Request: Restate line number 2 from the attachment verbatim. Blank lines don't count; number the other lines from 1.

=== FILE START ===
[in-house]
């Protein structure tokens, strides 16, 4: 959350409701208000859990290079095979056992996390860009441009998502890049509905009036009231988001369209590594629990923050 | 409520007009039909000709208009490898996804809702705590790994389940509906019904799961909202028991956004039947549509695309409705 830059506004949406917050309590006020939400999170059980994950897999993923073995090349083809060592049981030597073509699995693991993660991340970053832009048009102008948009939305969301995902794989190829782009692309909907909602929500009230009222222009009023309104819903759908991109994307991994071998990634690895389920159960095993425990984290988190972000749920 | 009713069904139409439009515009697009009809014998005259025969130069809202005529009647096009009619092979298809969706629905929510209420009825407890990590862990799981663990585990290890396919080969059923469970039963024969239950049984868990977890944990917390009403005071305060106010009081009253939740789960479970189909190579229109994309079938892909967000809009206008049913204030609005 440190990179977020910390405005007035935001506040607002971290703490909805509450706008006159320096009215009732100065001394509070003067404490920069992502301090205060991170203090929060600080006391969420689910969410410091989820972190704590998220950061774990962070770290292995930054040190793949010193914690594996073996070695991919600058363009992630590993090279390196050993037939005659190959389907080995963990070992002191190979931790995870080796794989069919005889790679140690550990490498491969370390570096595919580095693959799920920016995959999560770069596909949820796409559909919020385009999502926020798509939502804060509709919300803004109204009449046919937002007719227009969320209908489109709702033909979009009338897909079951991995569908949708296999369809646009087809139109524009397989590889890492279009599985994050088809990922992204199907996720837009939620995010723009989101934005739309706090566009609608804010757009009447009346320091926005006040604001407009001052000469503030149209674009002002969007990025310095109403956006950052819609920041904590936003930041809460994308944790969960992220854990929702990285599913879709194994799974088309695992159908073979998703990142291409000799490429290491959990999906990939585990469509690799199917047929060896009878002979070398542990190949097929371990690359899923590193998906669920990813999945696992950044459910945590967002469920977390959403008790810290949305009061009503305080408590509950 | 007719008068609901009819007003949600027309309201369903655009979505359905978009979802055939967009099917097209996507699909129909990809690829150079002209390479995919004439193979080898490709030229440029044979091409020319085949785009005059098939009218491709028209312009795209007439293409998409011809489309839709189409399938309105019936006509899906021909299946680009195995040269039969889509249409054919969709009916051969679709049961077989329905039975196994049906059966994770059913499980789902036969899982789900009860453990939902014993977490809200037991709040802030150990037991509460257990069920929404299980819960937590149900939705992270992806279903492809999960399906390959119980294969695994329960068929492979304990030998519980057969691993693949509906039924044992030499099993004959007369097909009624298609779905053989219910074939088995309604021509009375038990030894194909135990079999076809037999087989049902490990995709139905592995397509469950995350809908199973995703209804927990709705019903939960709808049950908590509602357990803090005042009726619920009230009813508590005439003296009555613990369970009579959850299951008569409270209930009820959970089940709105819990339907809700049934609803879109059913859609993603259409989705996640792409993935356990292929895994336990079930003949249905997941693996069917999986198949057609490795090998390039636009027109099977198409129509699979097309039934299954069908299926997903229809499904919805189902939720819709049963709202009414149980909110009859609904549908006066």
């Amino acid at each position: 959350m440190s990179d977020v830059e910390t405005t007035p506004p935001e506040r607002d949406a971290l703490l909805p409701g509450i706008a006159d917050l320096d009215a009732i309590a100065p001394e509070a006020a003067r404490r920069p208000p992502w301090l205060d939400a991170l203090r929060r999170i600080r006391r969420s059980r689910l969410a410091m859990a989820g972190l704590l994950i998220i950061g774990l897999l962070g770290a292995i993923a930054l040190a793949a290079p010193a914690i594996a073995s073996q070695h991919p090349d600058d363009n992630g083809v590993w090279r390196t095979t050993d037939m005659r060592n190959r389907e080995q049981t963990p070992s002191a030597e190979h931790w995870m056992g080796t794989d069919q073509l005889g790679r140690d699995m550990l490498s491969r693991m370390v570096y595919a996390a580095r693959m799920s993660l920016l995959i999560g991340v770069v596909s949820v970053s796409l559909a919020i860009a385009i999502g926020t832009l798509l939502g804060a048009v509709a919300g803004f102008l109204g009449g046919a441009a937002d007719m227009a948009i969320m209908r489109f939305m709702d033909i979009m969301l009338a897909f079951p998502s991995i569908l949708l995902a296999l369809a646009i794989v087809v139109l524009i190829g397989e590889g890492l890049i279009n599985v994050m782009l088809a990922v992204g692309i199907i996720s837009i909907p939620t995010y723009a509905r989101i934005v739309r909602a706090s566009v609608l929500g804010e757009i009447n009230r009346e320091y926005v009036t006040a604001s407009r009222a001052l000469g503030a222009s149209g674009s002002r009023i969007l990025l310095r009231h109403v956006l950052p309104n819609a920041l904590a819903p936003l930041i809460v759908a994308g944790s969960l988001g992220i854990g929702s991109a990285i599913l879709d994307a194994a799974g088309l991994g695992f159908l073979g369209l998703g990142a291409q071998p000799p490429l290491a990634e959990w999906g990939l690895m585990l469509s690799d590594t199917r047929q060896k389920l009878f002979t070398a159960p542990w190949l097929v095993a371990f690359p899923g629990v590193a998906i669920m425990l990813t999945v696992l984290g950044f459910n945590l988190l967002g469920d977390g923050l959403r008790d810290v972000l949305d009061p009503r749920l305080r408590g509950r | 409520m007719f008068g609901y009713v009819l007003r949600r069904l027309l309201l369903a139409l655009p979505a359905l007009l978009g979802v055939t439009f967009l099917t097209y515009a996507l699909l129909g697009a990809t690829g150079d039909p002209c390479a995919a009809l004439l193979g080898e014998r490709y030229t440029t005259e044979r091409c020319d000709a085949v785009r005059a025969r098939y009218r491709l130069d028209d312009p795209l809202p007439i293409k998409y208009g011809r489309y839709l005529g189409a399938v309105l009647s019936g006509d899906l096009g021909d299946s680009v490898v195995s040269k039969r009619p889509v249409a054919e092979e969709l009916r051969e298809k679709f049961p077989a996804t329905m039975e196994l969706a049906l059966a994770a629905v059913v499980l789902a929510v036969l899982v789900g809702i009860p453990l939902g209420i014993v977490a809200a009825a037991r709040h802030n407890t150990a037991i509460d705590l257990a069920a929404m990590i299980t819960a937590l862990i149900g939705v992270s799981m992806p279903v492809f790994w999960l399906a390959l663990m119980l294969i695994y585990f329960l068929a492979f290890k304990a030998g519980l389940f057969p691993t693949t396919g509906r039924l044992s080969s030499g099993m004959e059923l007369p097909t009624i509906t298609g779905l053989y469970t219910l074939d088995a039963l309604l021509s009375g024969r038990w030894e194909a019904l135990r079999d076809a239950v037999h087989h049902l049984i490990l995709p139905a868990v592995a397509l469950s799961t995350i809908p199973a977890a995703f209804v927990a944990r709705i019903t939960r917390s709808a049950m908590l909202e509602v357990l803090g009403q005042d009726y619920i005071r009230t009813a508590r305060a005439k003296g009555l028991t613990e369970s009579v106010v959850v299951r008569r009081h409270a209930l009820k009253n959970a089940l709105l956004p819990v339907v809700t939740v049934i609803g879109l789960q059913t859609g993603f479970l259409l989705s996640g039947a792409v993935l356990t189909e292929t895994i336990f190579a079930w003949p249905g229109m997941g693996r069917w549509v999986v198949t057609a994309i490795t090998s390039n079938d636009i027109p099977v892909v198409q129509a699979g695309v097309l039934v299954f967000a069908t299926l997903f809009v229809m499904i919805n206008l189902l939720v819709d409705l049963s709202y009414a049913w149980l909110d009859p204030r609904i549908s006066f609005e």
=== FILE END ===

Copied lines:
């Protein structure tokens, strides 16, 4: 959350409701208000859990290079095979056992996390860009441009998502890049509905009036009231988001369209590594629990923050 | 409520007009039909000709208009490898996804809702705590790994389940509906019904799961909202028991956004039947549509695309409705 830059506004949406917050309590006020939400999170059980994950897999993923073995090349083809060592049981030597073509699995693991993660991340970053832009048009102008948009939305969301995902794989190829782009692309909907909602929500009230009222222009009023309104819903759908991109994307991994071998990634690895389920159960095993425990984290988190972000749920 | 009713069904139409439009515009697009009809014998005259025969130069809202005529009647096009009619092979298809969706629905929510209420009825407890990590862990799981663990585990290890396919080969059923469970039963024969239950049984868990977890944990917390009403005071305060106010009081009253939740789960479970189909190579229109994309079938892909967000809009206008049913204030609005 440190990179977020910390405005007035935001506040607002971290703490909805509450706008006159320096009215009732100065001394509070003067404490920069992502301090205060991170203090929060600080006391969420689910969410410091989820972190704590998220950061774990962070770290292995930054040190793949010193914690594996073996070695991919600058363009992630590993090279390196050993037939005659190959389907080995963990070992002191190979931790995870080796794989069919005889790679140690550990490498491969370390570096595919580095693959799920920016995959999560770069596909949820796409559909919020385009999502926020798509939502804060509709919300803004109204009449046919937002007719227009969320209908489109709702033909979009009338897909079951991995569908949708296999369809646009087809139109524009397989590889890492279009599985994050088809990922992204199907996720837009939620995010723009989101934005739309706090566009609608804010757009009447009346320091926005006040604001407009001052000469503030149209674009002002969007990025310095109403956006950052819609920041904590936003930041809460994308944790969960992220854990929702990285599913879709194994799974088309695992159908073979998703990142291409000799490429290491959990999906990939585990469509690799199917047929060896009878002979070398542990190949097929371990690359899923590193998906669920990813999945696992950044459910945590967002469920977390959403008790810290949305009061009503305080408590509950 | 007719008068609901009819007003949600027309309201369903655009979505359905978009979802055939967009099917097209996507699909129909990809690829150079002209390479995919004439193979080898490709030229440029044979091409020319085949785009005059098939009218491709028209312009795209007439293409998409011809489309839709189409399938309105019936006509899906021909299946680009195995040269039969889509249409054919969709009916051969679709049961077989329905039975196994049906059966994770059913499980789902036969899982789900009860453990939902014993977490809200037991709040802030150990037991509460257990069920929404299980819960937590149900939705992270992806279903492809999960399906390959119980294969695994329960068929492979304990030998519980057969691993693949509906039924044992030499099993004959007369097909009624298609779905053989219910074939088995309604021509009375038990030894194909135990079999076809037999087989049902490990995709139905592995397509469950995350809908199973995703209804927990709705019903939960709808049950908590509602357990803090005042009726619920009230009813508590005439003296009555613990369970009579959850299951008569409270209930009820959970089940709105819990339907809700049934609803879109059913859609993603259409989705996640792409993935356990292929895994336990079930003949249905997941693996069917999986198949057609490795090998390039636009027109099977198409129509699979097309039934299954069908299926997903229809499904919805189902939720819709049963709202009414149980909110009859609904549908006066």